How does a Covered Call strategy work?

This series of Global X strategies try to execute a covered call writing strategy that is quite popular among investors.

If you are interested to invest in this ETF, I would urge you to try and understand how the strategy work, its pros and cons.

If not, when the volatility of the market picks up, and it does this or that, it will come as a shock to you. If you do not know how to interpret it, you sell for all the wrong reasons.

You can Google up “Covered Call Strategy” on YouTube and you may get some good results.

A covered call strategy entails

  1. Buying an underlying stock or ETF
  2. Writing (or in trade execution Selling) a Call option. When you sell a call option, you earn a premium. In option terms, the premium is debit to you

An investor’s payoff is determined by what the stock or ETF does.

There can be 3 outcomes:

  1. If the stock or ETF is above the Call option’s strike price, the investor has to deliver or “pass” the underlying stock or ETF he bought in #1 previously to the person who bought the call option from you. You will earn the premium you wrote (or sold) and the difference between the price you bought the underlying stock or ETF and the strike price
  2. If the stock or ETF is below the Call option’s strike price, but the stock goes nowhere, you get to keep the stock or ETF and the premium you wrote in #2 above
  3. If the stock or ETF price plunges, you get to keep the stock or ETF and the premium you wrote in #2 above, but as the stock or ETF plunges, you suffer losses from the underlying stock.

The payoff for the investor can be presented this way:

Let me try to explain. The blue line shows the payoff of the underlying stock or ETF. As you can see, your upside (above $0) is unlimited, your downside is limited to 100% losses.

With a covered call strategy, your upside is capped (in this case somewhere between 1 and 2). No matter how high the underlying stock price goes, your upside is capped.

If the stock is between 38 and 40 (in this diagram), you earn the premiums you wrote, and also the appreciation of the stock/ETF at various degrees.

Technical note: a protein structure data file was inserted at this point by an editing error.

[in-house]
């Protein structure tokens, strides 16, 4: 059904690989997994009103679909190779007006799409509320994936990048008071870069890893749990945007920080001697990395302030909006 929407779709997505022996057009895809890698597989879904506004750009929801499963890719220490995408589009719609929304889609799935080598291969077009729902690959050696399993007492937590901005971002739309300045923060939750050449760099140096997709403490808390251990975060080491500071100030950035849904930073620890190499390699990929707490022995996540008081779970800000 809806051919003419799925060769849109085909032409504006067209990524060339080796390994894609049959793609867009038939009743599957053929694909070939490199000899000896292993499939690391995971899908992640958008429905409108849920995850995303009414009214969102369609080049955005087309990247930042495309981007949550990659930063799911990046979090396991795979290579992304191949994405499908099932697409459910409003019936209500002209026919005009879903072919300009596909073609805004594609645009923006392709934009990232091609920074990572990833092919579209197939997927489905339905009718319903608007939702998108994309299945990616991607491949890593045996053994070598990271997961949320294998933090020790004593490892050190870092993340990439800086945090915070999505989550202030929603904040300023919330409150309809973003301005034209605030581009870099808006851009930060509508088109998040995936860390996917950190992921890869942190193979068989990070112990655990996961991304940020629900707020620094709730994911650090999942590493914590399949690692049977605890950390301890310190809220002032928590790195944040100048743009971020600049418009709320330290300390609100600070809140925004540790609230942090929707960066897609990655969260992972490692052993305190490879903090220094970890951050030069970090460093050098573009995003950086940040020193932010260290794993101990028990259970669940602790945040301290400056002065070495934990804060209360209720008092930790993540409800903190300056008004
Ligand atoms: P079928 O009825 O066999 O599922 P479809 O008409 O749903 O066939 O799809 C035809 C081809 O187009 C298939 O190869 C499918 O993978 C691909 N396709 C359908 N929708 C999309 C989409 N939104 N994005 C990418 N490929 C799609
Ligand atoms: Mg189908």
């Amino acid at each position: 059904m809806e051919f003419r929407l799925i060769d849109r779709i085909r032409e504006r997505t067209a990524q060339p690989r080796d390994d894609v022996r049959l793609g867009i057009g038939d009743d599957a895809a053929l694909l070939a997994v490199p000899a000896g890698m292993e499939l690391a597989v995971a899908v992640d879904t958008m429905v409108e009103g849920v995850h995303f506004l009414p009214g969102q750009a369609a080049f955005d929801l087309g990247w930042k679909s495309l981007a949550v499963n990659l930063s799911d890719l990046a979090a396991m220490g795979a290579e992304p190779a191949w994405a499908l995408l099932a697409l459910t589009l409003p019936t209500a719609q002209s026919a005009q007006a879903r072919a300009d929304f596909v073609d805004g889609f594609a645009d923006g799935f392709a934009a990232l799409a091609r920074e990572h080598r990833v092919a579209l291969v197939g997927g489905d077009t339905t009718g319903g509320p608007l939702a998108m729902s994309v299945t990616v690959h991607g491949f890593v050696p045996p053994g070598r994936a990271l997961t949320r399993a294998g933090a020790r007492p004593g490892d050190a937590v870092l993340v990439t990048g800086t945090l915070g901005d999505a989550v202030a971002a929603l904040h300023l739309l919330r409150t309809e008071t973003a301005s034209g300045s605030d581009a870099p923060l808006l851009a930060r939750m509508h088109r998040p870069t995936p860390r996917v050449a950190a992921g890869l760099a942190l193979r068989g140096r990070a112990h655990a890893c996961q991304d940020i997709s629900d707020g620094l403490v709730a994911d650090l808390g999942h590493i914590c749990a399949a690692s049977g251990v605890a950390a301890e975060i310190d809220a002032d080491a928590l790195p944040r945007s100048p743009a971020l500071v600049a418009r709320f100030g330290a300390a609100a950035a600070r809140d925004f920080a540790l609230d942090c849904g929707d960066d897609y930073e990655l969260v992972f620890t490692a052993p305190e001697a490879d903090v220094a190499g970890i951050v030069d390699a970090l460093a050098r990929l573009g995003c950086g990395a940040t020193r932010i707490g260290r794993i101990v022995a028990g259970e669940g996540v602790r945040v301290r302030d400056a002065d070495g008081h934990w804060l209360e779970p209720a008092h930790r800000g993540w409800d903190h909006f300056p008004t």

If the stock goes down… you suffer as well.

So a covered call strategy is great if the underlying does not go anywhere and you earn a premium.

You can write month after month.

The strategy is also upside biased in that if the market is bullish you will do okay but less great than if you just own the underlying.

How does QYLD’s Covered Call Strategy Work?

The strategy is designed to

  1. Offer investors potential monthly income
  2. Lower volatility than just a pure buy-and-hold the underlying index

QYLD’s Covered Call-Writing Process (from their website):

  1. QYLD buys all the equities in the Nasdaq 100 Index
  2. QYLD then sells Nasdaq 100 Index options (NDX) to a counterparty that will expire in one month
  3. A premium is received in exchange for the sale of the index options
  4. At the end of the month, QYLD seeks to distribute a portion of the income from writing/selling the NDX index option to the ETF shareholders
  5. At the beginning of each new month, this process is repeated

You can read more about their process here.

I think the reason a Nasdaq covered call strategy is the most popular is because of people’s affinity towards tech companies. Nasdaq 100 and Russell 2000 should be more volatile compared to S&P 500.

Thus the potential distribution yield is higher.

The options duration written should be roughly a month.

Every time they write an option, they write an at-the-money (ATM) call option, which means the strike price of the option is equal to the current prevailing price.

There are a few actions involved in this strategy:

  1. Buy the underlying stocks
  2. Sell options at the money
  3. Buyback the underlying stocks if it’s called away